Global banks grow systemic footprint

Nine out of the 12 G-Sib indicators increased in 2020

The world’s largest banks grew in size, complexity and interconnectedness in 2020, data from the Basel Committee shows.

The international standard-setting body published the aggregate indicator amounts used to calculate banks’ systemic risk scores on November 23. These are the sum of the indicators of the 76 largest global banks.



There are 12 indicators spread across five broad categories: size; interconnectedness; substitutability; complexity; and cross-jurisdictional activity.

In aggregate, the big banks increased leverage exposure by €4 trillion (5%) to €85 trillion – the highest level since the framework to assess global systemically important banks (G-Sibs) was first set up in 2012.

All three indicators that make up the substitutability category rose over the period. Payments rose by €179 trillion (8%), assets under custody increased by €11 trillion (7%) and underwriting activity jumped almost €2 trillion (26%).

Cross-jurisdictional claims and liabilities, which form the cross-jurisdictional activity category, rose by €69 billion and €151 billion, respectively.

The indicators for intra-financial assets and liabilities, two-thirds of the interconnectedness category, grew by €8 billion and €373 billion, respectively. In contrast, the securities outstanding indicator – representing the other third – fell €1.4 trillion. 

The complexity category saw an increase in the Level 3 assets indicator – up €10 billion – and a reduction in the notional amount of over-the-counter derivatives and the trading and available-for-sale securities indicators – down €33 trillion and €42 billion, respectively.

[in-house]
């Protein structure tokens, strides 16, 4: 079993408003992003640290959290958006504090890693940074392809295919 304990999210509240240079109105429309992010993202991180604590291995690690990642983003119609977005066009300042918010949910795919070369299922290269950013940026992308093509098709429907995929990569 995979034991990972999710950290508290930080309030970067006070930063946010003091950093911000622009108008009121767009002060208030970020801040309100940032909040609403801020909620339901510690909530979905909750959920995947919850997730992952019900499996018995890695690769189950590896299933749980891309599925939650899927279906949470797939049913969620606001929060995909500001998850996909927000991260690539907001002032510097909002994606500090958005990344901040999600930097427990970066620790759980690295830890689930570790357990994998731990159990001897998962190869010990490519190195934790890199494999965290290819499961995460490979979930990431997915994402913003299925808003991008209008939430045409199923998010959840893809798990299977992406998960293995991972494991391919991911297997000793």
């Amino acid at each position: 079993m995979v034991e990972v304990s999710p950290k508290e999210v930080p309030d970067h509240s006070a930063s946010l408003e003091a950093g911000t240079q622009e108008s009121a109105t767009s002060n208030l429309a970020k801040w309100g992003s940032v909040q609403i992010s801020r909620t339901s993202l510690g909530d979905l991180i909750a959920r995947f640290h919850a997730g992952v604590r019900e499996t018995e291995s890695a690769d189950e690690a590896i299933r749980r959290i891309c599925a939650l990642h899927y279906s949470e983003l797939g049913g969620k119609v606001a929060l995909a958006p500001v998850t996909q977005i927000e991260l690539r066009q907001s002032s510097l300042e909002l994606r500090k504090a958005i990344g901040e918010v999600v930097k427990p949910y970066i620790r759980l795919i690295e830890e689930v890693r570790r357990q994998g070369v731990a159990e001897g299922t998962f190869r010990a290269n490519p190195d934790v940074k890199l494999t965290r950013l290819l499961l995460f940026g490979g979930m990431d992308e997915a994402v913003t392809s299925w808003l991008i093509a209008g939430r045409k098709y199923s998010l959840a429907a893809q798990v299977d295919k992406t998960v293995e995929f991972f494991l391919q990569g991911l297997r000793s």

What is it?

Global systemically important banks are designated using the Basel Committee on Banking Supervision’s assessment methodology, which measures systemic risk. Each bank is given a systemic risk score found by averaging the scores of five separate indicator categories: size; interconnectedness; complexity; cross-jurisdictional activity; and substitutability. 

These scores are found by taking the indicator category amounts, expressed in euros, and dividing them by the aggregate amount for that category summed across all banks in the G-Sib sample – made up of firms with more than €200 billion ($225 billion) in leverage exposure – and multiplying the result by 10,000.

The final score is the average of the five category sub-scores, with the substitutability score capped at 500bp.

The G-Sibs are then grouped into five ‘buckets’ according to their respective scores, with the lowest scoring in bucket one and the highest in bucket five. Those firms designated as G-Sibs are subject to additional capital buffers of between 1% and 3.5% of their RWAs, depending on their score.

They are also required to stockpile bail-in-able debt and capital to meet total loss-absorbing capacity standards, and to put in place group-wide resolution plans for use in the event that they collapse.

Why it matters

In spite – or perhaps because – of the global pandemic that swept the markets early last year, the largest banks grew bigger and more intertwined. And by doing so, they became more of a systemic risk, which is ultimately the point of this annual assessment.

Of the nine indicators that increased over 2020, the 26% jump in underwriting activity stands out. This highlights how large banks took advantage of central banks stepping in in the early stages of the pandemic by pledging to buy up investment-grade securities. As corporates began to sell new, long-term debt in record amounts, the top global lenders benefited the most.

However, a couple of important caveats apply here. First, the Basel Committee’s formula means a bank could, for example, boost exposures, intra-system assets and derivatives on an absolute basis, yet see its G-Sib score stand stock still. This is because each bank’s indicator score is calculated in reference to the aggregate score.

In addition, as the indicator amounts are denominated in euros, swings in foreign exchange rates over the course of a year can also inflate or deflate a bank’s score.

Taken together, these factors mean the true risk of the world’s largest banks can be trickier to grasp.

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